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Definition: Euro Libor
It is also known as London Inter Bank offer rate (LIBOR) denominated in Euros. It is the interest rate at which banks borrow Euros from other bank for large short term loans. The rate is determined by the average lending rate of 16 banks who are member of British Bankers Association (BBA). The rate may fluctuate throughout the day.
It also helps banks to maintain liquidity so as to able to borrow to other banks that have surplus on hand quickly.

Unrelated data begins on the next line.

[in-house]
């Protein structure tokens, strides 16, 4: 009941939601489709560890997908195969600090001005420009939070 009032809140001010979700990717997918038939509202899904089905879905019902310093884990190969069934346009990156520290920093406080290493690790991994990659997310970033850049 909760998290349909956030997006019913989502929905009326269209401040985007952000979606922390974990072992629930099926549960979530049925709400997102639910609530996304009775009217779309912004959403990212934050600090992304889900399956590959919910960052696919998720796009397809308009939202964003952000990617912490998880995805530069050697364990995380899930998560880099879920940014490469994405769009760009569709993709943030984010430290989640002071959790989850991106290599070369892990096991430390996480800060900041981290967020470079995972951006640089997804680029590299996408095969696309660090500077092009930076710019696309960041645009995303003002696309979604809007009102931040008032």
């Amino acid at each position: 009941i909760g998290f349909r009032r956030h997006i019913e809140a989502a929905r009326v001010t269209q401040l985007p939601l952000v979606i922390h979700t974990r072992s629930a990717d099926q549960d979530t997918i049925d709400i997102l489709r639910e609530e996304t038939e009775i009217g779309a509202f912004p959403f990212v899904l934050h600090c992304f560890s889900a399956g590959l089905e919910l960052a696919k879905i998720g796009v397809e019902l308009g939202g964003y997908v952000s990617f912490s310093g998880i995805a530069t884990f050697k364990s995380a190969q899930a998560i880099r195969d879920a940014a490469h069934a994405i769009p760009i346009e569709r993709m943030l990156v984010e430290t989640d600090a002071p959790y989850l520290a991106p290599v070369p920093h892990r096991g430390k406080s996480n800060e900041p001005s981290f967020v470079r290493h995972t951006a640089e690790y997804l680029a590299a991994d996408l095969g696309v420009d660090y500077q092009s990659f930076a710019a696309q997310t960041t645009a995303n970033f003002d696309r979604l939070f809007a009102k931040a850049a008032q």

This device is generally used by public or private enterprises as a basis for euro loans to be made to less credit worth corporations.
For example: An enterprise wants to borrow Euros from a bank that is member of London interbank market. This bank doesn’t have enough cash and may borrow from any other member in the market at Euro Libor. Thus the enterprise can be charged a loan with an interest rate of 1% above the EURO Libor.
This mechanism was generally used in swap contracts dating back to pre-euro times. Thus it is not so commonly used.